Violin ConcertoTheres a strange and breathtaking thing that happens in the very last few moments of Sibeliuss Violin Concerto. Sibelius is one of musics greatest conjurors of time, a composer who makes each of his pieces a bespoke time machine for his listeners. At the end of this, his only concerto, he makes you feel as if youre suspended up there with the solo violinist as she flies into the stratosphere while the orchestra disappears beneath her for a few heart-stopping seconds. The reason its so breathtaking lies in the virtuosity of the writing for the solo instrument, but also in the fact that Sibelius puts the orchestras crashing chords in the wrong place or at least, in unpredictable places. Your breath is taken from you because time itself is being suspended at the end of the concerto: you get a group of three beats to the bar conventional enough, because 3/4 is the time-signature of the final movement as a whole but then theres a group of four beats, followed by a five-beat unit, before the final chord. Sibelius is stretching time before our very ears
which is what the American composer Steve Reichs whole life in music has been about, stretching and repeating pulses and patterns into the infinite, and nowhere more single-mindedly or shockingly than in Four Organs, which creates and saturates a single chord throughout its 20 minutes; for a whole piece thats a musical tightrope which scales the heights and plunges the abysses of virtuosity and temporal warping and wefting, theres Thomas Adss Traced Overhead for solo piano; and for another high-wire act
of composition for soloist and orchestra, theres Sibeliuss own Luonnotar for solo soprano and orchestra, which manages to be a creation story, a concerto for voice and orchestra, and a work in which mythic time and musical time coalesce all in less than 10 minutes on the clock!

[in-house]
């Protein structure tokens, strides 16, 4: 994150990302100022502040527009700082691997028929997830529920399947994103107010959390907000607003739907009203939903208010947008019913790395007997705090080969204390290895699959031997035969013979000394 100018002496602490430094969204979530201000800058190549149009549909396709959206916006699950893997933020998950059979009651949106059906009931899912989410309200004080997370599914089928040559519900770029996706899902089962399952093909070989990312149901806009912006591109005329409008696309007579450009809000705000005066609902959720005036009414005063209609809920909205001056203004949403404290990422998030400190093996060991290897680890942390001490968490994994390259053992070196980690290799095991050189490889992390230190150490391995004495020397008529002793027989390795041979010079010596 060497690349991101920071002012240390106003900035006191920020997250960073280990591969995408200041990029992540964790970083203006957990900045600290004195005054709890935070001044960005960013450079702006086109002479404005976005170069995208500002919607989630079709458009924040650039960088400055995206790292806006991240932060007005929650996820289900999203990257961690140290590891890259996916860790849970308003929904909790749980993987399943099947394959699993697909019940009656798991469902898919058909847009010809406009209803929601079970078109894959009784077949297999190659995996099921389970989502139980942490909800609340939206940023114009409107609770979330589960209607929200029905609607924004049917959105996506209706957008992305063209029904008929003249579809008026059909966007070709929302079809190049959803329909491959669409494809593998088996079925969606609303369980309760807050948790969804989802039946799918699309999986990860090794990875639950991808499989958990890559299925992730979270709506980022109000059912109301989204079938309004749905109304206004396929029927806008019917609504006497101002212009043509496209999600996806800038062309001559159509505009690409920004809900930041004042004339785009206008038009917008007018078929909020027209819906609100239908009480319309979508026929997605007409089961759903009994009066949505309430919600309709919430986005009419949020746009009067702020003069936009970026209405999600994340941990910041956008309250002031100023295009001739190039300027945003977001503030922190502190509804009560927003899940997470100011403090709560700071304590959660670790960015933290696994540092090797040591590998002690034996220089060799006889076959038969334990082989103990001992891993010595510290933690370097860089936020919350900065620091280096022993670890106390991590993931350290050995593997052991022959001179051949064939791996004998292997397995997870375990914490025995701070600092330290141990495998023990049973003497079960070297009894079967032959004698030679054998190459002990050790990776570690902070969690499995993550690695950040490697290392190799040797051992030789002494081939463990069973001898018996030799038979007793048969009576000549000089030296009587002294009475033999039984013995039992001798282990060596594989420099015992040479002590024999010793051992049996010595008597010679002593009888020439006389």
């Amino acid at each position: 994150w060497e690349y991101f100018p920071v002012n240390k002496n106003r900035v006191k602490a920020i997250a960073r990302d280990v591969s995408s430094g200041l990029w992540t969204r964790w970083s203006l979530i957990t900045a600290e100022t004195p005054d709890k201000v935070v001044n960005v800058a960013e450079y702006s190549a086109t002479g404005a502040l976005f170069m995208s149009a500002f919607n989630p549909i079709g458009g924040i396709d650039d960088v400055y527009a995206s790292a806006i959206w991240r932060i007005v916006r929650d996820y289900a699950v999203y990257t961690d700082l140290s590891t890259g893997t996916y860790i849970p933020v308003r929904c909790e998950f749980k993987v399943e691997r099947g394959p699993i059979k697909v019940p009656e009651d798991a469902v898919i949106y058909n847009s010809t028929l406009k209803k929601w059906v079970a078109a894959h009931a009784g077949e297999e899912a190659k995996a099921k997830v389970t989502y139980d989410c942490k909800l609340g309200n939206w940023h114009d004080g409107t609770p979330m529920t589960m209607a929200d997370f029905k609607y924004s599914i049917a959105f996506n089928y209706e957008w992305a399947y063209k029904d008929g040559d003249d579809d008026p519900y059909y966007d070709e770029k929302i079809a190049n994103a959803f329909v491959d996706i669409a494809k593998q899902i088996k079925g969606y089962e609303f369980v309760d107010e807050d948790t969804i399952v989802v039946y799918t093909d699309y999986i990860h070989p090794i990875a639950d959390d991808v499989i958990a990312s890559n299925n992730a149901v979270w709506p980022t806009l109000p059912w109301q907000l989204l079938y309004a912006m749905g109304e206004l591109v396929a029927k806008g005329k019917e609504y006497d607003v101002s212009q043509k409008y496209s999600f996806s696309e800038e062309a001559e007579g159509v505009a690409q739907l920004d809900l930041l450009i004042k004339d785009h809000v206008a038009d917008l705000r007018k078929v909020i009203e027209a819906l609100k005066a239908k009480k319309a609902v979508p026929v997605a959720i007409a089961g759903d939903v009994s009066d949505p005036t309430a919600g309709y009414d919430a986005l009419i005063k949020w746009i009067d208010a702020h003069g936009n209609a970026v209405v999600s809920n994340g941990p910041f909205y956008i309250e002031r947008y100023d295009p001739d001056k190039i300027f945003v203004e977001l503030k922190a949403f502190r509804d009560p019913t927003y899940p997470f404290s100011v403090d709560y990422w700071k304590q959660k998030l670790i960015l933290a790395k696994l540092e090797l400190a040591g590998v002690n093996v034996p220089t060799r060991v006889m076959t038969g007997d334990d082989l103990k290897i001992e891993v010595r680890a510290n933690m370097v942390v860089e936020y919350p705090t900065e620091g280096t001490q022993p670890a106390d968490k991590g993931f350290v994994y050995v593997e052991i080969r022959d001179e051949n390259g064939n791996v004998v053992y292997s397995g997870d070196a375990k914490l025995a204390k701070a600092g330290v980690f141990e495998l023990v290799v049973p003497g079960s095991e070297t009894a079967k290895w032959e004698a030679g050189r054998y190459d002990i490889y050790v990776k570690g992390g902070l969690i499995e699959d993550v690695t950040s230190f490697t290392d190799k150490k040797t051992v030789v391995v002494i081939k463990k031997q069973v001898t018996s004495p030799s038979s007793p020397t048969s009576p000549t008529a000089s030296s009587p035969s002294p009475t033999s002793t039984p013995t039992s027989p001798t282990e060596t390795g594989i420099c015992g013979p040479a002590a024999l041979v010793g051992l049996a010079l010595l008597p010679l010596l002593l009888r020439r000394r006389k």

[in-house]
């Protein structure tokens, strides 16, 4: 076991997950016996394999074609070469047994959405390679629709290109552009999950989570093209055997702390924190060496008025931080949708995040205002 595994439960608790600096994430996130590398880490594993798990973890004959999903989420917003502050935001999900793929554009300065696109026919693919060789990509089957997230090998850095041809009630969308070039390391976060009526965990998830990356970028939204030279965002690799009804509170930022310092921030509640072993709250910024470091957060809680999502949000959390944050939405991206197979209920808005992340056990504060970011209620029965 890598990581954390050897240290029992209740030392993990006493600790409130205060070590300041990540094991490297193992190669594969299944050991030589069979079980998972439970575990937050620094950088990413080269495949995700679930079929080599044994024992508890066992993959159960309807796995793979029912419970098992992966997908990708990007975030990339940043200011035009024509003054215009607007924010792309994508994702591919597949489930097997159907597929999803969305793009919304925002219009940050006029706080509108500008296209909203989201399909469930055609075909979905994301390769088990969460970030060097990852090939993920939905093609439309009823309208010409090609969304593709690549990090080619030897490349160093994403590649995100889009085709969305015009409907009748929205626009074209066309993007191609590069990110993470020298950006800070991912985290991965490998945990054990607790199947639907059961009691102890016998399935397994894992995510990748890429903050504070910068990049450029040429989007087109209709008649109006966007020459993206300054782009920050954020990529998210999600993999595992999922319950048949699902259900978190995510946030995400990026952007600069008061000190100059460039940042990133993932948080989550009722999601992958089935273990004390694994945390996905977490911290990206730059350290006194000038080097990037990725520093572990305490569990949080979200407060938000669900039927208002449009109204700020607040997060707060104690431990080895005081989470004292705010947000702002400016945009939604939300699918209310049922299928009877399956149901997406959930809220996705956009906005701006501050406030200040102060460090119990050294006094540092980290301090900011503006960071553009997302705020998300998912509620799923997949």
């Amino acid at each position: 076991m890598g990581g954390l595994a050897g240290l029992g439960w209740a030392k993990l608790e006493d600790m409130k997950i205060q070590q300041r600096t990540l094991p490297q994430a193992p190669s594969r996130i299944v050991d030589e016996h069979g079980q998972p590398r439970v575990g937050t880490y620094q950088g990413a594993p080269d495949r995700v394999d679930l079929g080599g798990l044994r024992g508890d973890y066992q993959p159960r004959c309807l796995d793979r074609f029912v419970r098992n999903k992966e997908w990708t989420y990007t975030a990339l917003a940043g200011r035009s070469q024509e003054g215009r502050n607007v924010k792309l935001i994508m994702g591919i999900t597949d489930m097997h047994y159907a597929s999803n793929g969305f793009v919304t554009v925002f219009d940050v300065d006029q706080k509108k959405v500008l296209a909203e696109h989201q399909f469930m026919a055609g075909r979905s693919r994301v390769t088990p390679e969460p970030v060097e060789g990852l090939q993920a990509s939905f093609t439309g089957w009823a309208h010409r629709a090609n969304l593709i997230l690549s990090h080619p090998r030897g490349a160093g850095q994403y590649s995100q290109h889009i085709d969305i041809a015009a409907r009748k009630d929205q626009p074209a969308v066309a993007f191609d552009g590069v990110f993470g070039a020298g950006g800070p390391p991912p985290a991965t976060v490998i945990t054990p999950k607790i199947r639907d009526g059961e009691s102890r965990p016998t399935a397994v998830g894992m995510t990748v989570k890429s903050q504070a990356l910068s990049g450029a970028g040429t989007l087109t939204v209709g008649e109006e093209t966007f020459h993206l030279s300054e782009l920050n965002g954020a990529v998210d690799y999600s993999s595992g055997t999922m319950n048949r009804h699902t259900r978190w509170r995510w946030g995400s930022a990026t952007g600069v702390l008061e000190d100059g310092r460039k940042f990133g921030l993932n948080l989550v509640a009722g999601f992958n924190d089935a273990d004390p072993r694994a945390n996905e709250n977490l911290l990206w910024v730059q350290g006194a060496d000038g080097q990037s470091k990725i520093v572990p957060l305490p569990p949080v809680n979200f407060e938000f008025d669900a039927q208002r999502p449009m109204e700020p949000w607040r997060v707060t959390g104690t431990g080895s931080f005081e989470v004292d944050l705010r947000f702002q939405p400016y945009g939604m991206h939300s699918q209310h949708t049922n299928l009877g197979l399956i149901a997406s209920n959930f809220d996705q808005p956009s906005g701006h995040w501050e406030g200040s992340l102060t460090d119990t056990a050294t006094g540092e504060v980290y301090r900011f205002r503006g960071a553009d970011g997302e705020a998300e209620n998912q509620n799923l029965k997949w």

Symphony No. 1That doesnt leave us much time or rather room on the page for Elgars symphony. Yes, yes, its got that big tune, right at the start and right there at the end, which manages to be both nostalgic and heroic at the same time: this is simultaneously the acme of melancholy and the triumph both of Elgars soul and this fearless, life-affirming symphony as a whole. But the movement that really stops me in my tracks is the scherzo, the second movement. Why? Because if theres one movement I would play to change the mind of anyone who thinks of Elgar as the embodiment of that big grey moustache in sound, all worthy-brown-derby-faded-imperialism, its this one. This music is so full of colour, of glinting orchestral dazzlement and wonder. It reveals Elgar as a master colourist, up there with the best of them as an orchestrator at the start of the 20th century. It puts me in mind of Alexander Scriabin, and a piece like his Prometheus; it makes me think of Debussys La mer in the way it turns orchestral colour into emotion, into feeling; and in British music, Elgars colouristic imagination presages music such as the orchestral phantasmagoria of Arnold Bax, not least the opening of his Second Symphony.
Join Tom Service on his musical odyssey in The Listening Service on BBC Radio 3, Sundays at 5.00pm, from 3 September. Go to The Listening Service on the Radio 3 website to hear clips, watch animations, download previous episodes and listen to the Proms Listening Service playlist.
Radio 3s Tom Service proposes onward sonic explorations inspired by the music of tonights PromTH E PROM S L I S TEN I NG SERV ICE
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